To Honor and Serve retired
Updated: November 5, 2012, 3:39 PM ETBloodhorse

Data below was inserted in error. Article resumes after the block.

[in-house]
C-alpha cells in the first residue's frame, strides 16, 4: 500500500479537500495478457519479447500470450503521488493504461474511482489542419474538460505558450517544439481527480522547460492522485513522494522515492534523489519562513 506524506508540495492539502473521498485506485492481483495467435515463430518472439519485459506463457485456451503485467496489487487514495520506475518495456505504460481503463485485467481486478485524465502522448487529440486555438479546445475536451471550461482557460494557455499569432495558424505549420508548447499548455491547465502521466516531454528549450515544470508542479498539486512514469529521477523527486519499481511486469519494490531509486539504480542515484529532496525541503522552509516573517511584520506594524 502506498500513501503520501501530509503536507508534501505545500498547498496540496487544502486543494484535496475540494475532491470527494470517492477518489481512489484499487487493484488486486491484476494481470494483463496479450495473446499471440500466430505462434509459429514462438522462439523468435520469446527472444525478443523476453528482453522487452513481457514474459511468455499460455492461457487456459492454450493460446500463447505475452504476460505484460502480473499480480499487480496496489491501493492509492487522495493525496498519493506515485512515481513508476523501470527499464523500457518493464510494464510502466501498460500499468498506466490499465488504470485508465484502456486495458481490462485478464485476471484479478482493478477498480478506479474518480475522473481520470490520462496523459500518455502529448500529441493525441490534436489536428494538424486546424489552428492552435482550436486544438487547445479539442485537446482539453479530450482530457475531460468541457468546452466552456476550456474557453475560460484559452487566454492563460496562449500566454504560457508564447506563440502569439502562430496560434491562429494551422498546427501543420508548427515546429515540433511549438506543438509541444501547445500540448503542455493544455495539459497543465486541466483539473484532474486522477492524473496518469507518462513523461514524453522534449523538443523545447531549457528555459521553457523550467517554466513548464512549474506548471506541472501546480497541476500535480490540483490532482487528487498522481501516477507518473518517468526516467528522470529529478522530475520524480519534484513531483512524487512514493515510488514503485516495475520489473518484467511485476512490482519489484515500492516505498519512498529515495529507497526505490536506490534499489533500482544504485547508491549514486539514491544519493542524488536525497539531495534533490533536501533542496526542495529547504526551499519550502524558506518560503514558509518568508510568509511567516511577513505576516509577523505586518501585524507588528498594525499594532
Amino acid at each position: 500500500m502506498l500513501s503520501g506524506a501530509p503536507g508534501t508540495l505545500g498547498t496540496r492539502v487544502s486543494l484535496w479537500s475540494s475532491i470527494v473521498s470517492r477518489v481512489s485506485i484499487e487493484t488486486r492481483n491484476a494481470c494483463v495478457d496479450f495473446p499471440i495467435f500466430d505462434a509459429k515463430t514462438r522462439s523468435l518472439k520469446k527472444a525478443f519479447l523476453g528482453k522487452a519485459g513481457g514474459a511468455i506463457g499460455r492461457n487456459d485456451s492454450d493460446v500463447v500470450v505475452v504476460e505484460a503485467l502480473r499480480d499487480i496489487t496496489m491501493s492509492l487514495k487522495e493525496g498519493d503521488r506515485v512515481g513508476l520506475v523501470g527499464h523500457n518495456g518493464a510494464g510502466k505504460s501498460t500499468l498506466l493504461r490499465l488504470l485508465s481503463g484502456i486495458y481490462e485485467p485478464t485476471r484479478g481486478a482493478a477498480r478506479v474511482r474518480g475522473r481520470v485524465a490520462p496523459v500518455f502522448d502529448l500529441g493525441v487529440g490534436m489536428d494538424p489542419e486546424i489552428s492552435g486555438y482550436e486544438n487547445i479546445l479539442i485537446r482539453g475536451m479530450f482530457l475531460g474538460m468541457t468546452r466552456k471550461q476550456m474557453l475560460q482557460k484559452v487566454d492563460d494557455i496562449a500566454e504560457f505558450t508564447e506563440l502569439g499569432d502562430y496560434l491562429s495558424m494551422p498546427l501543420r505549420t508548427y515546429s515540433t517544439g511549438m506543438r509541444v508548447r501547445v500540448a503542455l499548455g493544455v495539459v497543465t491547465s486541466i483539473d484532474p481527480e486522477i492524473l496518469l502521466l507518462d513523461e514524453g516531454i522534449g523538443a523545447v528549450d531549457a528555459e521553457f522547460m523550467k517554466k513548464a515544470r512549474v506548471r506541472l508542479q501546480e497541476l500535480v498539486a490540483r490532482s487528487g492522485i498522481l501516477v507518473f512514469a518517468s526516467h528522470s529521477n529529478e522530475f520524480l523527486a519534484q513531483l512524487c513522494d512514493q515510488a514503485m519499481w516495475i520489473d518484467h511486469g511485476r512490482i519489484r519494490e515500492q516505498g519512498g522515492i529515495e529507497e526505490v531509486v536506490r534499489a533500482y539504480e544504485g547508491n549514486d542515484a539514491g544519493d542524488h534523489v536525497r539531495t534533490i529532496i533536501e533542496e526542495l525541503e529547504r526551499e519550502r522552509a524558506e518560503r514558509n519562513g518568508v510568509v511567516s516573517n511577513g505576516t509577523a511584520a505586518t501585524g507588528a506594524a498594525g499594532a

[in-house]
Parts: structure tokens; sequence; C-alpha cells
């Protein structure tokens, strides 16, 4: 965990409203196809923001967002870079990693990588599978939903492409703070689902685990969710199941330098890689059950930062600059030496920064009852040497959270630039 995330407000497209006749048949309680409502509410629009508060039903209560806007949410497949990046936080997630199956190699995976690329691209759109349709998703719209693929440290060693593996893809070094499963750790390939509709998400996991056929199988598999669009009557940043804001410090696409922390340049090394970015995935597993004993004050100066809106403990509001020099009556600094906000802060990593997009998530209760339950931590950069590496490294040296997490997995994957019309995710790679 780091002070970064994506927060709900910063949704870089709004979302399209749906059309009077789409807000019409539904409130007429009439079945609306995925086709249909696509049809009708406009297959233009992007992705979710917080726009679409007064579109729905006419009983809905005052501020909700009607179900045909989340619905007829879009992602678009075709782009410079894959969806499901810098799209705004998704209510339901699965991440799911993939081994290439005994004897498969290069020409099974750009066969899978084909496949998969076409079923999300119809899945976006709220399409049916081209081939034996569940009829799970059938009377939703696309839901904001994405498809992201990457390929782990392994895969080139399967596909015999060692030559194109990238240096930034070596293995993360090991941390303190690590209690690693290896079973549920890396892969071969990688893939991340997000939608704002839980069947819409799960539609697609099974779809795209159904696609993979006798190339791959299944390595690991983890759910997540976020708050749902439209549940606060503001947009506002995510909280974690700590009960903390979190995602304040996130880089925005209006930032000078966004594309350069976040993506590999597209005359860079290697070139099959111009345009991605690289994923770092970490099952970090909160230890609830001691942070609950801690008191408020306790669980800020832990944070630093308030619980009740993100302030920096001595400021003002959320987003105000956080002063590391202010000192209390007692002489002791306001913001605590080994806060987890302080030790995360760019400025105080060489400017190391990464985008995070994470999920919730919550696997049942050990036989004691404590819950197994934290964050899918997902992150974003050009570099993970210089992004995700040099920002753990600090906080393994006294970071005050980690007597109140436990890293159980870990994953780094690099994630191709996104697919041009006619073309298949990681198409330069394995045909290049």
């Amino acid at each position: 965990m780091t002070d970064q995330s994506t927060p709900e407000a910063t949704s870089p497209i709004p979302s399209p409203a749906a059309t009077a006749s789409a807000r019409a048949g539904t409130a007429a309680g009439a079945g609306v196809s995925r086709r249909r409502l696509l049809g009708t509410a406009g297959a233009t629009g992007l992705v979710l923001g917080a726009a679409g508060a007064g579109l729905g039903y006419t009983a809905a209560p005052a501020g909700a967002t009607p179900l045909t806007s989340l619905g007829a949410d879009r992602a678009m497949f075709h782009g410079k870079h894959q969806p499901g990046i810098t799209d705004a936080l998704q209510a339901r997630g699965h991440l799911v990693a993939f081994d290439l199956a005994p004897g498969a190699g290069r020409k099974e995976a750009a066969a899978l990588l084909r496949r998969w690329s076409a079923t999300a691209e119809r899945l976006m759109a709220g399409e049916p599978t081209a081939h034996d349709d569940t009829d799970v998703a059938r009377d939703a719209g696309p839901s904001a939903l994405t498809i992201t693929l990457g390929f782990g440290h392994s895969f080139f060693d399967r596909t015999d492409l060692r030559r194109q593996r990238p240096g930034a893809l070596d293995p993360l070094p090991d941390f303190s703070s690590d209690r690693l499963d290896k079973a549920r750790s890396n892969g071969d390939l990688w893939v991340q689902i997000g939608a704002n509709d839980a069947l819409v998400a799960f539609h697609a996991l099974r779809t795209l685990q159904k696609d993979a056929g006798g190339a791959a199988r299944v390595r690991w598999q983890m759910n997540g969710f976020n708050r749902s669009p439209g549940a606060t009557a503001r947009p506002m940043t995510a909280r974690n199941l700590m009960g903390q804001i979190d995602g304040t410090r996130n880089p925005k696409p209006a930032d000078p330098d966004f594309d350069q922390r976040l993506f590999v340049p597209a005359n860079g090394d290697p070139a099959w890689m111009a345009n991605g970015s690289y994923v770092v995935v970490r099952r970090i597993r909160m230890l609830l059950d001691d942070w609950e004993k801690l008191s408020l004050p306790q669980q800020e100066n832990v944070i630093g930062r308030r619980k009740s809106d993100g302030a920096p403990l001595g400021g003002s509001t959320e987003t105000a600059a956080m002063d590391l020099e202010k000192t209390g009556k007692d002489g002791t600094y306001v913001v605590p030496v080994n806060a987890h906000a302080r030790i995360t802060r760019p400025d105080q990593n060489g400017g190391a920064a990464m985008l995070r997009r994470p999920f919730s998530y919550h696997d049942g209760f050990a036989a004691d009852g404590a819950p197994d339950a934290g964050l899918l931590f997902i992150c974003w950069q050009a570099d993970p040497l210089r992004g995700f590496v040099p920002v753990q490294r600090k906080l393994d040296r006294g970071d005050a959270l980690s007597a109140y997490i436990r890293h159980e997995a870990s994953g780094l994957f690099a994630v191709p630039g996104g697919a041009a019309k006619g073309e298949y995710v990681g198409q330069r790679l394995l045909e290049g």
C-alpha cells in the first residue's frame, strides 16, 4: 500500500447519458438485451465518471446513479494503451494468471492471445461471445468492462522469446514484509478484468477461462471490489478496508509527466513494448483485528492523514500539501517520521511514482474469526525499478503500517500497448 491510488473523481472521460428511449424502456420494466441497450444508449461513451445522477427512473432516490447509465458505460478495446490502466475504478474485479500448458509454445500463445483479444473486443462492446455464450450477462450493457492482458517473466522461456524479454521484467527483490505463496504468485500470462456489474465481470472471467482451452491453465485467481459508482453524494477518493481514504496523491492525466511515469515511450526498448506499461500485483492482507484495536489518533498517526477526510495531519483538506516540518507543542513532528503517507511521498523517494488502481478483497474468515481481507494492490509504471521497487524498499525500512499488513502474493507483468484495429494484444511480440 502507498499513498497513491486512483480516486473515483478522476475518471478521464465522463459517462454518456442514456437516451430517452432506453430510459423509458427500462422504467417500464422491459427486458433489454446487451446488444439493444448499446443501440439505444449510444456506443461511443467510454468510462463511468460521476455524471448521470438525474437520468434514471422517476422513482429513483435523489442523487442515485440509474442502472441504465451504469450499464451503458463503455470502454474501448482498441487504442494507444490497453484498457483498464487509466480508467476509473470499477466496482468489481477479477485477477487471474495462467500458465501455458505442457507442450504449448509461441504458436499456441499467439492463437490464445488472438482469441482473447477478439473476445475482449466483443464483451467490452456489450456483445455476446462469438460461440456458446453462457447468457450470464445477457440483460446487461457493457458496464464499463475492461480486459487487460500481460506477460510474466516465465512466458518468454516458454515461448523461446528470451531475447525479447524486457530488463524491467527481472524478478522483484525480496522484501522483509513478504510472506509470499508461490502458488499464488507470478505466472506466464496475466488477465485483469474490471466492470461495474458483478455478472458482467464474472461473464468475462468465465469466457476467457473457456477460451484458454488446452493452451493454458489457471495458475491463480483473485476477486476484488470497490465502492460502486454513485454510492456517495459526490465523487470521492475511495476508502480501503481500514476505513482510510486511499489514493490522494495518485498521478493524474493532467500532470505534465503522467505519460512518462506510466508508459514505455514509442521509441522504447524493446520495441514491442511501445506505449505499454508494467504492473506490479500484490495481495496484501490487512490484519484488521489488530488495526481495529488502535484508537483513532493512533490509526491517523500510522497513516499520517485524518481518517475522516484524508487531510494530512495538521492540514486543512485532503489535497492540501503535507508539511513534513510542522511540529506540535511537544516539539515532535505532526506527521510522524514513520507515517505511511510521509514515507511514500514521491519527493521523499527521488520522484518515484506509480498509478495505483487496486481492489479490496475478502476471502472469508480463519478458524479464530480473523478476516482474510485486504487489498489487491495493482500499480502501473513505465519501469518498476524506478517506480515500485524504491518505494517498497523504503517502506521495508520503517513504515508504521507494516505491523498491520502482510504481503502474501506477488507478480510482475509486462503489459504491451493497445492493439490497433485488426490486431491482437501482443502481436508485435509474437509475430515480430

Multiple Grade 1 winner To Honor and Serve has been retired from racing to stand at Antony Beck's Gainesway Farm near Lexington. A fee will be announced later. A 4-year-old son from the first crop of Bernardini, To Honor and Serve won two graded stakes in each of his three years of racing. At 2 in 2010, he captured the Nashua Stakes and the Remsen Stakes in consecutive starts, both times beating Mucho Macho Man. To Honor and Serve was the second-highweight on the 2010 Experimental Free Handicap for males at 123 pounds, five pounds below topweight and champion Uncle Mo. At 3 To Honor and Serve won the Pennsylvania Derby over Ruler On Ice and beat older horses in the Cigar Mile Handicap. He finished third in the Florida Derby and the Fasig-Tipton Fountain of Youth Stakes. This year, To Honor and Serve took the Woodward Stakes and the Westchester Stakes and ran third in the Metropolitan Handicap. He concluded his racing career with a 10th-place finish in the Breeders' Cup Classic. Trained by Bill Mott for Charlotte Weber's Live Oak Plantation, To Honor and Serve exited racing with a record of 8-1-3 from 17 starts and earnings of $1,798,840. "He's a beautiful horse and has all the attributes to be a top stallion -- performance, physique, and pedigree, " said Gainesway director of sales Michael Hernon. "He's from the same female family as Dynaformer, going back to Darby Dan's great broodmare Golden Trail." To Honor and Serve was bred in Kentucky by Twin Creeks Farm, Larry Byer, and Rancho San Miguel out of the stakes-winning Deputy Minister mare Pilfer, a half sister to two stakes winners including Grade 2 winner India. To Honor and Serve was the highest-priced Bernardini colt, at $575,000, at the 2009 Keeneland September yearling sale. To Honor and Serve can be viewed at Gainesway from 11 a.m. to 3 p.m.